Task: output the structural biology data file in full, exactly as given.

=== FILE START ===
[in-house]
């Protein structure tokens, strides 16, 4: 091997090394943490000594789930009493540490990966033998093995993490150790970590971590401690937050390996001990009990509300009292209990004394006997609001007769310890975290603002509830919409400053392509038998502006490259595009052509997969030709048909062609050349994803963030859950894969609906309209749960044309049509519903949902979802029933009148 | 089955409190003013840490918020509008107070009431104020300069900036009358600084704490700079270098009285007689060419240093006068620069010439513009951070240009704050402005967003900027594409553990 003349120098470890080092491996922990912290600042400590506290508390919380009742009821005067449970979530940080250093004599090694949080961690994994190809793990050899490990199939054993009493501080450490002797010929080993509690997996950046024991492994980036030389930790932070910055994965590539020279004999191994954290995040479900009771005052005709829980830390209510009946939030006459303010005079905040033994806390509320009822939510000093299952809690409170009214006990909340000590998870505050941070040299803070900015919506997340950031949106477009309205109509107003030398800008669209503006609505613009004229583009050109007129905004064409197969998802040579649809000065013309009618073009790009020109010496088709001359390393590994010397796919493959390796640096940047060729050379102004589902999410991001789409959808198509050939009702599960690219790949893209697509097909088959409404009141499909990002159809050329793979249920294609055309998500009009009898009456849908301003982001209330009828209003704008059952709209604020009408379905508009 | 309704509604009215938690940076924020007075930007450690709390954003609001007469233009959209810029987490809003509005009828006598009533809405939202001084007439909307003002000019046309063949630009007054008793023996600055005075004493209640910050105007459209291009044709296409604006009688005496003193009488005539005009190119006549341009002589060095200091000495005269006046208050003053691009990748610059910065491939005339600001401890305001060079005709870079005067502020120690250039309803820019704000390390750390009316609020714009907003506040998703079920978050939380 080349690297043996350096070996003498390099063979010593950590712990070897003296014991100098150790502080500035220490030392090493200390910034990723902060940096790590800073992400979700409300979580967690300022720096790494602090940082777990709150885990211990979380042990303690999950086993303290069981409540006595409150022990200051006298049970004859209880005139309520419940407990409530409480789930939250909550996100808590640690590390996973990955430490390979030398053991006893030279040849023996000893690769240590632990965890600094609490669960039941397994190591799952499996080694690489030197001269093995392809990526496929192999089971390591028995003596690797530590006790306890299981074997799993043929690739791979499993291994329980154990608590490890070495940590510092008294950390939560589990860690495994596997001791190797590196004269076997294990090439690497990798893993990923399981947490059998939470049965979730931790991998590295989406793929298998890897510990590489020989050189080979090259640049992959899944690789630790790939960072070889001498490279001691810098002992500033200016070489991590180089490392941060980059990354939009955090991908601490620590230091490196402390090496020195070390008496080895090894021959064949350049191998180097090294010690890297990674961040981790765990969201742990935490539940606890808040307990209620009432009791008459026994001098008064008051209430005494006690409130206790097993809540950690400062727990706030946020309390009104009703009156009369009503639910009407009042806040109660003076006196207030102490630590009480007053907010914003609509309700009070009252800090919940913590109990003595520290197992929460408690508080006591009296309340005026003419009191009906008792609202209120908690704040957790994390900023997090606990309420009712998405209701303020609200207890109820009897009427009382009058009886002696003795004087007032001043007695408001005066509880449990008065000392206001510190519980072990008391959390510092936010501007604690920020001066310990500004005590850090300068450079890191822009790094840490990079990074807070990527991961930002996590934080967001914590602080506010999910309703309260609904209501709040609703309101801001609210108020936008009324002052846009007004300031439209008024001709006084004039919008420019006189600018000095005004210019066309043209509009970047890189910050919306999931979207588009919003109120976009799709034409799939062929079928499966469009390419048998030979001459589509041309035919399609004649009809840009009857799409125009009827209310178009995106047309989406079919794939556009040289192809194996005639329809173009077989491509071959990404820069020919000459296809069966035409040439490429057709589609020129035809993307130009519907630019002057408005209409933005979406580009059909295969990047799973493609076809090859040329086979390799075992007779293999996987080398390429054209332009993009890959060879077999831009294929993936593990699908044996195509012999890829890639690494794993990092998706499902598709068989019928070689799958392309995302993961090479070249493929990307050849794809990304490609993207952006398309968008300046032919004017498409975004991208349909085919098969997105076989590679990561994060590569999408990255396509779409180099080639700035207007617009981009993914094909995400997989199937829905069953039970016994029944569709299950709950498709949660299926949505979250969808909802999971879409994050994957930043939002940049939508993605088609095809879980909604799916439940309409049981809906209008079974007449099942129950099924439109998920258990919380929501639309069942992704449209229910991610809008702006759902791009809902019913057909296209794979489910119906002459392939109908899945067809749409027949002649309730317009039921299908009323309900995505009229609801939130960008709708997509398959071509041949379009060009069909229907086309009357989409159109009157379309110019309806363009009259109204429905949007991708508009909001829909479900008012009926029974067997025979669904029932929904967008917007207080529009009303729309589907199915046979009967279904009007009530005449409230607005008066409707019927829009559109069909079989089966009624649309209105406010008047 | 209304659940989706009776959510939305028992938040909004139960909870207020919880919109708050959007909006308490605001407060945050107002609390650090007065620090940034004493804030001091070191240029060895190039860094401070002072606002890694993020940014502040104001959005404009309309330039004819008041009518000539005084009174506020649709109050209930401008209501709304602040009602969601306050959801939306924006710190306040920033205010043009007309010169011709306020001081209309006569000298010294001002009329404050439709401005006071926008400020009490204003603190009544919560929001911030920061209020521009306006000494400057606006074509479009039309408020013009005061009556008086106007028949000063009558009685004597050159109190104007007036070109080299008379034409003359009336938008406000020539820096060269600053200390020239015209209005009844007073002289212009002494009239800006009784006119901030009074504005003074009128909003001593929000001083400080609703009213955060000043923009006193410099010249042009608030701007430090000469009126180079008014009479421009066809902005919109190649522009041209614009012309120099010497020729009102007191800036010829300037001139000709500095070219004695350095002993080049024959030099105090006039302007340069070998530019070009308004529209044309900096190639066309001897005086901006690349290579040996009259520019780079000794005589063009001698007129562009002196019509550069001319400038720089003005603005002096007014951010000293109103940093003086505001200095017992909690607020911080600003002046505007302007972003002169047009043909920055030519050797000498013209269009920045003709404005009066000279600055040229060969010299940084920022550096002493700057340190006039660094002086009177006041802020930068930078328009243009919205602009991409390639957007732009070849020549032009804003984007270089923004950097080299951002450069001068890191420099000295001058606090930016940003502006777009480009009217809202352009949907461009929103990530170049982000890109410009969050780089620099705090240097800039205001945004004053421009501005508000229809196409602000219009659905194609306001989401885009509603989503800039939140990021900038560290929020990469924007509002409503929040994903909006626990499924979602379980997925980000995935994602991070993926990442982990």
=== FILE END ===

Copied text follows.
[in-house]
């Protein structure tokens, strides 16, 4: 091997090394943490000594789930009493540490990966033998093995993490150790970590971590401690937050390996001990009990509300009292209990004394006997609001007769310890975290603002509830919409400053392509038998502006490259595009052509997969030709048909062609050349994803963030859950894969609906309209749960044309049509519903949902979802029933009148 | 089955409190003013840490918020509008107070009431104020300069900036009358600084704490700079270098009285007689060419240093006068620069010439513009951070240009704050402005967003900027594409553990 003349120098470890080092491996922990912290600042400590506290508390919380009742009821005067449970979530940080250093004599090694949080961690994994190809793990050899490990199939054993009493501080450490002797010929080993509690997996950046024991492994980036030389930790932070910055994965590539020279004999191994954290995040479900009771005052005709829980830390209510009946939030006459303010005079905040033994806390509320009822939510000093299952809690409170009214006990909340000590998870505050941070040299803070900015919506997340950031949106477009309205109509107003030398800008669209503006609505613009004229583009050109007129905004064409197969998802040579649809000065013309009618073009790009020109010496088709001359390393590994010397796919493959390796640096940047060729050379102004589902999410991001789409959808198509050939009702599960690219790949893209697509097909088959409404009141499909990002159809050329793979249920294609055309998500009009009898009456849908301003982001209330009828209003704008059952709209604020009408379905508009 | 309704509604009215938690940076924020007075930007450690709390954003609001007469233009959209810029987490809003509005009828006598009533809405939202001084007439909307003002000019046309063949630009007054008793023996600055005075004493209640910050105007459209291009044709296409604006009688005496003193009488005539005009190119006549341009002589060095200091000495005269006046208050003053691009990748610059910065491939005339600001401890305001060079005709870079005067502020120690250039309803820019704000390390750390009316609020714009907003506040998703079920978050939380 080349690297043996350096070996003498390099063979010593950590712990070897003296014991100098150790502080500035220490030392090493200390910034990723902060940096790590800073992400979700409300979580967690300022720096790494602090940082777990709150885990211990979380042990303690999950086993303290069981409540006595409150022990200051006298049970004859209880005139309520419940407990409530409480789930939250909550996100808590640690590390996973990955430490390979030398053991006893030279040849023996000893690769240590632990965890600094609490669960039941397994190591799952499996080694690489030197001269093995392809990526496929192999089971390591028995003596690797530590006790306890299981074997799993043929690739791979499993291994329980154990608590490890070495940590510092008294950390939560589990860690495994596997001791190797590196004269076997294990090439690497990798893993990923399981947490059998939470049965979730931790991998590295989406793929298998890897510990590489020989050189080979090259640049992959899944690789630790790939960072070889001498490279001691810098002992500033200016070489991590180089490392941060980059990354939009955090991908601490620590230091490196402390090496020195070390008496080895090894021959064949350049191998180097090294010690890297990674961040981790765990969201742990935490539940606890808040307990209620009432009791008459026994001098008064008051209430005494006690409130206790097993809540950690400062727990706030946020309390009104009703009156009369009503639910009407009042806040109660003076006196207030102490630590009480007053907010914003609509309700009070009252800090919940913590109990003595520290197992929460408690508080006591009296309340005026003419009191009906008792609202209120908690704040957790994390900023997090606990309420009712998405209701303020609200207890109820009897009427009382009058009886002696003795004087007032001043007695408001005066509880449990008065000392206001510190519980072990008391959390510092936010501007604690920020001066310990500004005590850090300068450079890191822009790094840490990079990074807070990527991961930002996590934080967001914590602080506010999910309703309260609904209501709040609703309101801001609210108020936008009324002052846009007004300031439209008024001709006084004039919008420019006189600018000095005004210019066309043209509009970047890189910050919306999931979207588009919003109120976009799709034409799939062929079928499966469009390419048998030979001459589509041309035919399609004649009809840009009857799409125009009827209310178009995106047309989406079919794939556009040289192809194996005639329809173009077989491509071959990404820069020919000459296809069966035409040439490429057709589609020129035809993307130009519907630019002057408005209409933005979406580009059909295969990047799973493609076809090859040329086979390799075992007779293999996987080398390429054209332009993009890959060879077999831009294929993936593990699908044996195509012999890829890639690494794993990092998706499902598709068989019928070689799958392309995302993961090479070249493929990307050849794809990304490609993207952006398309968008300046032919004017498409975004991208349909085919098969997105076989590679990561994060590569999408990255396509779409180099080639700035207007617009981009993914094909995400997989199937829905069953039970016994029944569709299950709950498709949660299926949505979250969808909802999971879409994050994957930043939002940049939508993605088609095809879980909604799916439940309409049981809906209008079974007449099942129950099924439109998920258990919380929501639309069942992704449209229910991610809008702006759902791009809902019913057909296209794979489910119906002459392939109908899945067809749409027949002649309730317009039921299908009323309900995505009229609801939130960008709708997509398959071509041949379009060009069909229907086309009357989409159109009157379309110019309806363009009259109204429905949007991708508009909001829909479900008012009926029974067997025979669904029932929904967008917007207080529009009303729309589907199915046979009967279904009007009530005449409230607005008066409707019927829009559109069909079989089966009624649309209105406010008047 | 209304659940989706009776959510939305028992938040909004139960909870207020919880919109708050959007909006308490605001407060945050107002609390650090007065620090940034004493804030001091070191240029060895190039860094401070002072606002890694993020940014502040104001959005404009309309330039004819008041009518000539005084009174506020649709109050209930401008209501709304602040009602969601306050959801939306924006710190306040920033205010043009007309010169011709306020001081209309006569000298010294001002009329404050439709401005006071926008400020009490204003603190009544919560929001911030920061209020521009306006000494400057606006074509479009039309408020013009005061009556008086106007028949000063009558009685004597050159109190104007007036070109080299008379034409003359009336938008406000020539820096060269600053200390020239015209209005009844007073002289212009002494009239800006009784006119901030009074504005003074009128909003001593929000001083400080609703009213955060000043923009006193410099010249042009608030701007430090000469009126180079008014009479421009066809902005919109190649522009041209614009012309120099010497020729009102007191800036010829300037001139000709500095070219004695350095002993080049024959030099105090006039302007340069070998530019070009308004529209044309900096190639066309001897005086901006690349290579040996009259520019780079000794005589063009001698007129562009002196019509550069001319400038720089003005603005002096007014951010000293109103940093003086505001200095017992909690607020911080600003002046505007302007972003002169047009043909920055030519050797000498013209269009920045003709404005009066000279600055040229060969010299940084920022550096002493700057340190006039660094002086009177006041802020930068930078328009243009919205602009991409390639957007732009070849020549032009804003984007270089923004950097080299951002450069001068890191420099000295001058606090930016940003502006777009480009009217809202352009949907461009929103990530170049982000890109410009969050780089620099705090240097800039205001945004004053421009501005508000229809196409602000219009659905194609306001989401885009509603989503800039939140990021900038560290929020990469924007509002409503929040994903909006626990499924979602379980997925980000995935994602991070993926990442982990």